In my perfect world, all horror movies are scary fun with some wiggle room for self-aware hilarity. Weird is a quality so far from my horror radar that it took me some time to realize we’d found a good one.
Described as five interconnected tales of terror, Southbound sounds like a dime a dozen little of this, little of that. Its sort of a thriller that straddles over science fiction and horror. Having no idea what to expect, we nearly turned it off after the first segment. We stayed because I liked the look of it and didn’t mind the weird aftertaste.
Bloody, dirty, freaked out men drive a pick-up on a dusty deserted road. You see something black floating in the distance, then two somethings. In another shot it’s closer. The acting gives me doubts, but then they pull out of a diner/gas station and speed off as the skeletal wraiths get closer and there’s so many of them. Straight down the road they pass the same gas station/diner. Further down the road they pass it again. Like a Tales From the Darkside, they’re trapped maybe in hell and the wraiths are coming to collect.
The special effects are super cheesy but then we’re on to the next tale.
Throughout most of this movie I was on the fence. A few times I was tempted to turn it off, but I enjoyed having no clue what was going to happen. The second tale has been done before and done much better, but it sets up the third story and confirms we’re in hell or heading there fast. This segment is the song and dance in Bollywood, time to go get a snack or refill. No need to hit pause, but don’t turn it off because the third tale is worth the wait.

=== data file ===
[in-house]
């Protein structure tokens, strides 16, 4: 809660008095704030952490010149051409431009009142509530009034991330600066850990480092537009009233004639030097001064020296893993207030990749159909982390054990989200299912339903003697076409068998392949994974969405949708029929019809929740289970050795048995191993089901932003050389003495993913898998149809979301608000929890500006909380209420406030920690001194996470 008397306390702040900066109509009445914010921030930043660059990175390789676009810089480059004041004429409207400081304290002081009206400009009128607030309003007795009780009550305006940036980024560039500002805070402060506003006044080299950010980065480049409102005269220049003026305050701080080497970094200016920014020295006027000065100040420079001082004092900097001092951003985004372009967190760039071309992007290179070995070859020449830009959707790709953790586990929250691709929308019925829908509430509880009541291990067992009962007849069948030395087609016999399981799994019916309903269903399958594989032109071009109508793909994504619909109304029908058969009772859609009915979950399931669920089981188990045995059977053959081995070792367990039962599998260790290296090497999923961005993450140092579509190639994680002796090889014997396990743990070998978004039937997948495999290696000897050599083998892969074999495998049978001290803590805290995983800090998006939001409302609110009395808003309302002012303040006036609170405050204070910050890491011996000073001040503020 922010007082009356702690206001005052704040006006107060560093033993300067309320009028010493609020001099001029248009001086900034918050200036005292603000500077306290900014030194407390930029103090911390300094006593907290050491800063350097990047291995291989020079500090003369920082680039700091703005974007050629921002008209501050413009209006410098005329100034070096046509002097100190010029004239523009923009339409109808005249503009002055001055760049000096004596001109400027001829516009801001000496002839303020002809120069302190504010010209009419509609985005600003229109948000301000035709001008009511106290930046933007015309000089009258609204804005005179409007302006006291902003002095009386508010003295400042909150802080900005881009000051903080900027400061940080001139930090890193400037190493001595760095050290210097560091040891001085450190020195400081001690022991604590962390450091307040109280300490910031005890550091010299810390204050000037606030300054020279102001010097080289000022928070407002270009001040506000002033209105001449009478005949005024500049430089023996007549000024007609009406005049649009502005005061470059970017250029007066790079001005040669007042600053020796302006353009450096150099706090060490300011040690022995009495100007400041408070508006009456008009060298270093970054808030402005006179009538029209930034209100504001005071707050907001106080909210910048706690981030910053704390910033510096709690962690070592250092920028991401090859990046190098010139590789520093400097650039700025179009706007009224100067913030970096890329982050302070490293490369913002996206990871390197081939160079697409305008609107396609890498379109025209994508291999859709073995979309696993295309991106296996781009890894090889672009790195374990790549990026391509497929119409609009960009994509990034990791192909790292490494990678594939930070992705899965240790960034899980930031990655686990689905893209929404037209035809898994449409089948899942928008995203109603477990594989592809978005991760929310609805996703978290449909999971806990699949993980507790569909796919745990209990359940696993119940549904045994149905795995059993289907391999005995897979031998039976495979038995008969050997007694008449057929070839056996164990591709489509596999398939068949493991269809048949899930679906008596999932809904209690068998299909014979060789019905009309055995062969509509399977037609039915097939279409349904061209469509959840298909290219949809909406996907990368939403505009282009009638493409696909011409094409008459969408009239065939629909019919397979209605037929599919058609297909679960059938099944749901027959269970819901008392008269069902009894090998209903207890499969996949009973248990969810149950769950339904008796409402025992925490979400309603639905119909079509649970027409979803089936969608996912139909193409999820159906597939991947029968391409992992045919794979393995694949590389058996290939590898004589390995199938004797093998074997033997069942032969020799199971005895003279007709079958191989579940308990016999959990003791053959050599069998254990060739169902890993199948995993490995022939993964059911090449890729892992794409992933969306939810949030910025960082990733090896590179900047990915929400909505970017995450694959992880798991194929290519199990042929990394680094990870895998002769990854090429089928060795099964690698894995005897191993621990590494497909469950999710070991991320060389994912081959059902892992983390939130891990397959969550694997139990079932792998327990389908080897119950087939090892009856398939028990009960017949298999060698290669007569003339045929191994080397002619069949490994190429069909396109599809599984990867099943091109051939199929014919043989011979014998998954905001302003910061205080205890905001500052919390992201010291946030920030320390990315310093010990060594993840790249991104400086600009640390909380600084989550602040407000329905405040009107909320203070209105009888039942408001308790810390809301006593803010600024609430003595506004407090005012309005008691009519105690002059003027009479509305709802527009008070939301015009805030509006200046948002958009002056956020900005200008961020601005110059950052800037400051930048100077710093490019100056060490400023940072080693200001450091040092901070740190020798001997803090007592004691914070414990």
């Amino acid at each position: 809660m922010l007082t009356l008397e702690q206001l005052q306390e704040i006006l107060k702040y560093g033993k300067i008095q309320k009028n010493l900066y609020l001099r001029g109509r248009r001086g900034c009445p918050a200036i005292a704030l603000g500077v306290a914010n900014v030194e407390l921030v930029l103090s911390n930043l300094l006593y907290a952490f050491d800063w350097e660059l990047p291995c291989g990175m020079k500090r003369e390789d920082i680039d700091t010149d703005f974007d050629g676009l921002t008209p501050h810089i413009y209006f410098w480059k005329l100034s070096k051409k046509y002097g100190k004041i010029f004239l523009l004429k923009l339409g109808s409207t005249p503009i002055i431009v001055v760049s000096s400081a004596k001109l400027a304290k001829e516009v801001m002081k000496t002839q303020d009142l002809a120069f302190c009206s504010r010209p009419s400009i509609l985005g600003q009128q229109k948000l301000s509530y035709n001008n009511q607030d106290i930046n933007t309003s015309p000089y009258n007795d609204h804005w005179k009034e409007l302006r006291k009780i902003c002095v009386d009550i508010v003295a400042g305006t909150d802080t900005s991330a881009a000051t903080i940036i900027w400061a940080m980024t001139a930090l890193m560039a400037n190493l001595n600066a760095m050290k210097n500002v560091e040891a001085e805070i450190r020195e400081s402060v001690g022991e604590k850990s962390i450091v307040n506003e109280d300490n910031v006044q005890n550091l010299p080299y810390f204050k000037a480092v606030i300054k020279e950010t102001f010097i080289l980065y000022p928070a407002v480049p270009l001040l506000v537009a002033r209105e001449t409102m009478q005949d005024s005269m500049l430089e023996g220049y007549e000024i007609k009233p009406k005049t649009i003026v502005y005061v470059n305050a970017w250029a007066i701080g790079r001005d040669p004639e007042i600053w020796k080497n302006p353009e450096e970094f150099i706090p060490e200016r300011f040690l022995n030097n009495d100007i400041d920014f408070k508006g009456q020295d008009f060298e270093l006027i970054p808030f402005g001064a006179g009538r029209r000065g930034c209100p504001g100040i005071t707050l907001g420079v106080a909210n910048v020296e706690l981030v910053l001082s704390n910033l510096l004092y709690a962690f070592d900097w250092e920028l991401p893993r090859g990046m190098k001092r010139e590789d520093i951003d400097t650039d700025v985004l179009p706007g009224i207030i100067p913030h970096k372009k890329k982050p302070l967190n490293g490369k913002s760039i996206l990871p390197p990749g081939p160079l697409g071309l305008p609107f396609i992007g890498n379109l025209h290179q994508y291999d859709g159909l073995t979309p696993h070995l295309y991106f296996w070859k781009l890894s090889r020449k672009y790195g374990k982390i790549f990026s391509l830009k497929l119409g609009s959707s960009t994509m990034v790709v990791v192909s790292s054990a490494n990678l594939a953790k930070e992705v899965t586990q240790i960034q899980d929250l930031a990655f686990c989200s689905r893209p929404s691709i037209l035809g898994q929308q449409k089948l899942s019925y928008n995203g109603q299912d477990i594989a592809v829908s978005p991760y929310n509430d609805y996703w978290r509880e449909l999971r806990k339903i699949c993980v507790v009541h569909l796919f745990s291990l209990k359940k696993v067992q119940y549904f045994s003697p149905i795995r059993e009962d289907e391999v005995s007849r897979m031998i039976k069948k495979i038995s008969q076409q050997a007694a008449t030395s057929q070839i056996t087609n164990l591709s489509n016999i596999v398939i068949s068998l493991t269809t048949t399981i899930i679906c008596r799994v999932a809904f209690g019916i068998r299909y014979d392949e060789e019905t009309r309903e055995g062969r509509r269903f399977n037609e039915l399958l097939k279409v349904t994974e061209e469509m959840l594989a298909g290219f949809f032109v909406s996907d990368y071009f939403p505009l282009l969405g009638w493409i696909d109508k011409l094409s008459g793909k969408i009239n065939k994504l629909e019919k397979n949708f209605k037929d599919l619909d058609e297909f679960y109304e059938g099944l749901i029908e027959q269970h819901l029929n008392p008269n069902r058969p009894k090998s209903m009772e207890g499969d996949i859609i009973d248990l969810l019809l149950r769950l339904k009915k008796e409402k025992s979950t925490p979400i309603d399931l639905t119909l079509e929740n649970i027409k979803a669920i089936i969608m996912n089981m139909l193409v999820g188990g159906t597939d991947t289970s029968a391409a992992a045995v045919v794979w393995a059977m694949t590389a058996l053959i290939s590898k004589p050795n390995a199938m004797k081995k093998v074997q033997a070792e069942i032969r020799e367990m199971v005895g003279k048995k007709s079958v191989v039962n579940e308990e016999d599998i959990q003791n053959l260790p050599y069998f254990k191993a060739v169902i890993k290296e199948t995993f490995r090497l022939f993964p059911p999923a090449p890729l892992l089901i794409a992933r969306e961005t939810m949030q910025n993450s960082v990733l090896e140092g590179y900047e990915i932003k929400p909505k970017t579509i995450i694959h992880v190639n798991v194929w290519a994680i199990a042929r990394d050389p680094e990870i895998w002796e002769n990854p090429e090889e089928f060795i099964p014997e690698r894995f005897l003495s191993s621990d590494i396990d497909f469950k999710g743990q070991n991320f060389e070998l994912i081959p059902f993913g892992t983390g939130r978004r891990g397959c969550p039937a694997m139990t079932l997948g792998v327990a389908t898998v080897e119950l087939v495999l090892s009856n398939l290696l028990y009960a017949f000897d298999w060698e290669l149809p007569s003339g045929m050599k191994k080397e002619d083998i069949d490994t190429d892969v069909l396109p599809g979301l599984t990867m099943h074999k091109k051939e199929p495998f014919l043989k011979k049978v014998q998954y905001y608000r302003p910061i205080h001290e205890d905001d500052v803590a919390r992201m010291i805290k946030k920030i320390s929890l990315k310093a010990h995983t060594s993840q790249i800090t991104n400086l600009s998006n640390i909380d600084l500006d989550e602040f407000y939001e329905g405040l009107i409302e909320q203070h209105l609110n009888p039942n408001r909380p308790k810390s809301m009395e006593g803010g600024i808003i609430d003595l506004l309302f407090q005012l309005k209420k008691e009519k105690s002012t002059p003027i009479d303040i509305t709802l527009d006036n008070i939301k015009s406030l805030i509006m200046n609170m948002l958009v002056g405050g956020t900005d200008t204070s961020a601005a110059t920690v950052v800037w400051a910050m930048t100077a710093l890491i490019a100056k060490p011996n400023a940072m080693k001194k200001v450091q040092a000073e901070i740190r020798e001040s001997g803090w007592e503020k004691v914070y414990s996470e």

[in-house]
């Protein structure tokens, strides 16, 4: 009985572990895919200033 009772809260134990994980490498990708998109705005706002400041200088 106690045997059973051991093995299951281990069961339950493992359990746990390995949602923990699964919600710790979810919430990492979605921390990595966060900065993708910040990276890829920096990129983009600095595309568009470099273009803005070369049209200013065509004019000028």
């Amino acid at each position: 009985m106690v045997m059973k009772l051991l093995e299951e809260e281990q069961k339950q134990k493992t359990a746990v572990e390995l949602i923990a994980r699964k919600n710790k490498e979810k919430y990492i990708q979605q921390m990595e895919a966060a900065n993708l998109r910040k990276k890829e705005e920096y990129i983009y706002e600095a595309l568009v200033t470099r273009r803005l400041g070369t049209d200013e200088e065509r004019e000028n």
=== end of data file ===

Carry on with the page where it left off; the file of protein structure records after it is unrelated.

A band of three woman are driving on what looks like the same road when their van breaks down. Would you accept a ride from a way too friendly satanist couple? Eat their fleshy roast? React when these strangers know the name of your missing fourth bandmate who died because you’re a bad, bad person? Would you run? Sure. Right into a car.
Southbound hits its stride with the last three stories. This is where the film earns its horror badge. What happens to this girl at the hands of the man who was busy on his phone when he hit her with his car is horrific. That he sincerely wants to help her makes it all the more delightful. This creepy, gross, what-is-going-on segment, directed and written by David Bruckner, fully commits and swallows you up. The rapid escalation and disturbing conclusion left me stunned as we rolled into the fourth tale.
The fourth tale gives us David Yow (of The Jesus Lizard) on an ill-advised rampaged to find his missing sister. This one is quick and dirty. While it doesn’t go beyond the seed of an idea, solid writing, directing and performances make this a satisfying followup. Let’s put David Yow in everything.
The final segment features parents finishing ice cream with their daughter the weekend before she’s off to college. We watch them pull out of the parking from the POV of bad news. Home invasion stories are hard to watch. There’s a lot of mileage gained just by tapping into worst nightmare land. This one turns from random to provoked and brings us back to the beginning of the loop.
This is a good movie. It’s not great, but I appreciate what they tried to do. I wasn’t once compelled to pull my feet up. That’s my litmus test. Good horror entertains. Great ones make me pull my feet up juuust in case there’s someone under the couch with an axe about to chop my feet off. Why this someone would wait until the scariest moment in a movie to make a move is a cruel technicality.